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D.C. Steakhouse Will Serve Bone Marrow Until It Runs Out After Over Ordering

Charlie Palmer’s has a lot of leftover offal after its all-you-can-eat Beefsteak dinner

Culinary Institute of America senior director Waldy Malouf (left) and celebrity restaurateur Charlie Palmer (right) at the third annual Beefsteak fundraiser at Palmer’s Capitol Hill restaurant.
Lenore Adkins/Eater DC

An overly ambitious order by James Beard Foundation Award-winning chef Charlie Palmer’s team in D.C. means local diners can expect to feast on bone marrow-based specials for at least a little while.

Executive chef Mike Ellis requested 400 pieces for the third annual Beefsteak fundraiser held April 5 at Palmer’s Capitol Hill restaurant, and attendees at the $150-per-person event failed to polish it all off. He told Eater the surplus offal is now projected to appear on the menu until it runs out.

Palmer and Waldy Malouf, senior director of food and beverage operations at the Culinary Institute of America, co-hosted the all-you-can-eat dinner designed to raise money for CIA students. Palmer said this year’s event raised just under $4,000.

Malouf informed attendees that beefsteaks were all-male, booze and beef-fueled banquets — many women in the room roundly booed him, but it was all in jest — dating back to the 19th century in New York City. “It’s a food-based tradition,” Malouf told Eater. “It’s very New York, although they’re starting to do them in Philadelphia and Washington. It’s a great event that brings together a lot of different people for one purpose and that’s hospitality, food and beverage.”

Here are some highlights from the raucous night.

The main event: The only thing left over from the meat-focused event was bone marrow; look for a limited-edition bone marrow custard or another related item on Charlie Palmer’s menu in the coming days. Attendee Mel Walker of Alexandria, Virginia grew up eating bone marrow and was excited to see it showcased with currants and horseradish gremolata. “It brings me back home,” Walker told Eater.

Beyond that, Eater heard high praise from guests about the garlic and herb-roasted beef rib-eye — which Palmer carried out with sparklers — and lamb chops served with mint chimichurri. Attendee Frank Smith said he flew in from Miami just for the event. He said he normally hates lamb, but only eats it at the Beefsteak — to him, Palmer’s lamb tastes like a good piece of beef.

The roasted rib-eye served at Charlie Palmer’s Beefsteak dinner.
Lenore Adkins/Eater DC

Little extras: Chefs switched up the Beefsteak menu only slightly by adding deviled eggs to the mix. Executive chef Mike Ellis whipped the 200 yolks with Dijon mustard, crab meat, a touch of mayo and Old Bay seasoning, before sprinkling the tops with the seasoning and chives.

The crab-spiked deviled eggs at Charlie Palmer’s Beefsteak dinner.
Lenore Adkins/Eater DC

Double vision: Beefsteak diners were served two types of Maker’s Mark. The first was the traditional bourbon whiskey, and the other was Maker’s Mark 46, which is aged with French oak to produce a smoother finish. Eater spotted a few guests taking home the 46 bottles as collectibles.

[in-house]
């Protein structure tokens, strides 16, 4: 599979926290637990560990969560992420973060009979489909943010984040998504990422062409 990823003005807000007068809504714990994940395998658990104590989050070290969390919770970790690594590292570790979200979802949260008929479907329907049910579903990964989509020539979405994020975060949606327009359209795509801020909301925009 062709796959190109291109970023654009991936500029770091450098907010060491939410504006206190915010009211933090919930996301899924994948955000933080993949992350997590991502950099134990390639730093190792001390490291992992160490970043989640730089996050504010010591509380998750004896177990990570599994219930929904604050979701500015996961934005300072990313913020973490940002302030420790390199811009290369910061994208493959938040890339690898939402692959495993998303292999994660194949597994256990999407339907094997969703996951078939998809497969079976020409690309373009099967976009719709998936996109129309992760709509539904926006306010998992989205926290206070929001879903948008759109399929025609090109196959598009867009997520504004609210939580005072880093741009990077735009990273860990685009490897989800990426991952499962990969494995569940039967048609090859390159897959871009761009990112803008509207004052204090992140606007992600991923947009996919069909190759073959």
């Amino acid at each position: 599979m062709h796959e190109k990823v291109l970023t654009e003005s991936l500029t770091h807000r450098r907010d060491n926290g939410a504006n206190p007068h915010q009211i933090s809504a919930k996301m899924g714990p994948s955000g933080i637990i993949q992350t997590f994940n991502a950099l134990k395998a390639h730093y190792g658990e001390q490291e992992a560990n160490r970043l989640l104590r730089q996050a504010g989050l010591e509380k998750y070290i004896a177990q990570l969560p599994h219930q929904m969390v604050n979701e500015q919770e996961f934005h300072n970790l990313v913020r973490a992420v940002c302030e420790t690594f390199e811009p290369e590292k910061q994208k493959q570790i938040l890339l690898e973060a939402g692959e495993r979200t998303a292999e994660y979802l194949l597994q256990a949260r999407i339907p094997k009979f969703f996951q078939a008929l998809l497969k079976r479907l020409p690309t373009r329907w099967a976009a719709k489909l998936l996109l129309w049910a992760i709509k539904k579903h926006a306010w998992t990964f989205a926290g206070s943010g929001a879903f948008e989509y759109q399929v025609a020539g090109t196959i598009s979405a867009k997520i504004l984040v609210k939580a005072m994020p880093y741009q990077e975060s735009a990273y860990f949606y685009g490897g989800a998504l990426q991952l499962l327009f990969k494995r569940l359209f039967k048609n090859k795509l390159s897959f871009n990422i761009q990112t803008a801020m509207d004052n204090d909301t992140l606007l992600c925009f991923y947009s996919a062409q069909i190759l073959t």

Some Beefsteak dinner attendees took home bottles of Maker’s 46 as mementos.
Lenore Adkins/Eater DC

Peekaboo: This marked the first beefsteak since Charlie Palmer’s completed an extensive renovation in October that added a new bar, carpeting, lampshades, lighting, chairs and more, general manager Michael Irving tells Eater. But the eatery didn’t touch the three large keyholes in the men’s and women’s bathrooms that allow patrons to peek into the other gender’s lavatory, though. Those are original to the space, Irving said.

Fashion statement: Revelers suited up for dinner in white butcher aprons and paper diner hats. The idea was for guests to look like old-school butchers, Palmer said.

Attendee Gerri Sollenberger of Arlington, Virginia tells Eater she has been to multiple Beefsteak dinners.
Lenore Adkins/Eater DC

Ready to eat: Matt Hill, executive chef of the Liberty Tavern family of restaurants (Lyon Hall, Northside Social, Liberty Barbecue) and an alum of Palmer’s restaurant group, arrived fashionably late nearly two hours after dinner started. He told Eater he’d eat — and drink — anything Palmer put in front of him.

Liberty Tavern group chef Matt Hill.
Lenore Adkins/Eater DC

The great American songbook: Besides leading the room in song, Palmer handed out a book of lyrics this year so people could sing along with him as he was accompanied by the Banjo Rick Trio. The guests started out strong, with “God Bless America,” “Take Me Out to the Ball Game,” “Yankee Doodle Dandy” and others. But by the end of the night, most were either slurring the words or not singing at all. Palmer readily admits singing isn’t his strong suit.

“I am not the music man,” Palmer told the crowd. “You want me in the kitchen.”

Doggy bags FTW: Not one to let good food go to waste, repeat Beefsteak dinner attendee Gerri Sollenberger of Arlington, Virginia came prepared with large resealable plastic bags for her leftovers. Eater spied shrimp, baked bread, and bourbon brioche bread pudding among other items stuffed in her purse. The bone marrow was reserved for her dog.

Charlie Palmer Steak

101 Constitution Avenue Northwest, , DC 20001 (202) 547-8100 Visit Website